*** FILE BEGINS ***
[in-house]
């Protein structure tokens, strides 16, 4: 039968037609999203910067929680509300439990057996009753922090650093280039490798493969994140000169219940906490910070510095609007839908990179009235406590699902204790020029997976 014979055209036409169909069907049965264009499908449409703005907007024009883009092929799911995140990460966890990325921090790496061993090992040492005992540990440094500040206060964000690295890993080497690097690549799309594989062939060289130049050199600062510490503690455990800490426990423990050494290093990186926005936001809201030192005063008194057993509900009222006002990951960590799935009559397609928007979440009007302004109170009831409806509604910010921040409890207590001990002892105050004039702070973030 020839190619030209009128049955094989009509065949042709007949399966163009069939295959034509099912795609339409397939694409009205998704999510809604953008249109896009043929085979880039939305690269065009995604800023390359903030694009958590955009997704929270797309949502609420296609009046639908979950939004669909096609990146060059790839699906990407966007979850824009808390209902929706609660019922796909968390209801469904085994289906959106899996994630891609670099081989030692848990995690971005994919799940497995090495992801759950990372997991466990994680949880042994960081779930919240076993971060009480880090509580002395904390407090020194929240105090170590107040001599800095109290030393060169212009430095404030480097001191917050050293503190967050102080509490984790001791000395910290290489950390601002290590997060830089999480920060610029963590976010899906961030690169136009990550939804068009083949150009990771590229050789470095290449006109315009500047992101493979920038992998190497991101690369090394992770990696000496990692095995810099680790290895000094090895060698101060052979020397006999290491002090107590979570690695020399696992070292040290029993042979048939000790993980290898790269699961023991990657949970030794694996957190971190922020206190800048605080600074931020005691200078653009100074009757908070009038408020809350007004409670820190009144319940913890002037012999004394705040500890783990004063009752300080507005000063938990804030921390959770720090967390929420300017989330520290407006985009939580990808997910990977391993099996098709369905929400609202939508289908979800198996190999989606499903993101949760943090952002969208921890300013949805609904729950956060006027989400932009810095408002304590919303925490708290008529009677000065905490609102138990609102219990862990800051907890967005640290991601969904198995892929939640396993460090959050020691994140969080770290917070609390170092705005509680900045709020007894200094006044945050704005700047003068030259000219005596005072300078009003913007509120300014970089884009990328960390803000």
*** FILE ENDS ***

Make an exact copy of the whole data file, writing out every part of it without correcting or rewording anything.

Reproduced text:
[in-house]
């Protein structure tokens, strides 16, 4: 039968037609999203910067929680509300439990057996009753922090650093280039490798493969994140000169219940906490910070510095609007839908990179009235406590699902204790020029997976 014979055209036409169909069907049965264009499908449409703005907007024009883009092929799911995140990460966890990325921090790496061993090992040492005992540990440094500040206060964000690295890993080497690097690549799309594989062939060289130049050199600062510490503690455990800490426990423990050494290093990186926005936001809201030192005063008194057993509900009222006002990951960590799935009559397609928007979440009007302004109170009831409806509604910010921040409890207590001990002892105050004039702070973030 020839190619030209009128049955094989009509065949042709007949399966163009069939295959034509099912795609339409397939694409009205998704999510809604953008249109896009043929085979880039939305690269065009995604800023390359903030694009958590955009997704929270797309949502609420296609009046639908979950939004669909096609990146060059790839699906990407966007979850824009808390209902929706609660019922796909968390209801469904085994289906959106899996994630891609670099081989030692848990995690971005994919799940497995090495992801759950990372997991466990994680949880042994960081779930919240076993971060009480880090509580002395904390407090020194929240105090170590107040001599800095109290030393060169212009430095404030480097001191917050050293503190967050102080509490984790001791000395910290290489950390601002290590997060830089999480920060610029963590976010899906961030690169136009990550939804068009083949150009990771590229050789470095290449006109315009500047992101493979920038992998190497991101690369090394992770990696000496990692095995810099680790290895000094090895060698101060052979020397006999290491002090107590979570690695020399696992070292040290029993042979048939000790993980290898790269699961023991990657949970030794694996957190971190922020206190800048605080600074931020005691200078653009100074009757908070009038408020809350007004409670820190009144319940913890002037012999004394705040500890783990004063009752300080507005000063938990804030921390959770720090967390929420300017989330520290407006985009939580990808997910990977391993099996098709369905929400609202939508289908979800198996190999989606499903993101949760943090952002969208921890300013949805609904729950956060006027989400932009810095408002304590919303925490708290008529009677000065905490609102138990609102219990862990800051907890967005640290991601969904198995892929939640396993460090959050020691994140969080770290917070609390170092705005509680900045709020007894200094006044945050704005700047003068030259000219005596005072300078009003913007509120300014970089884009990328960390803000």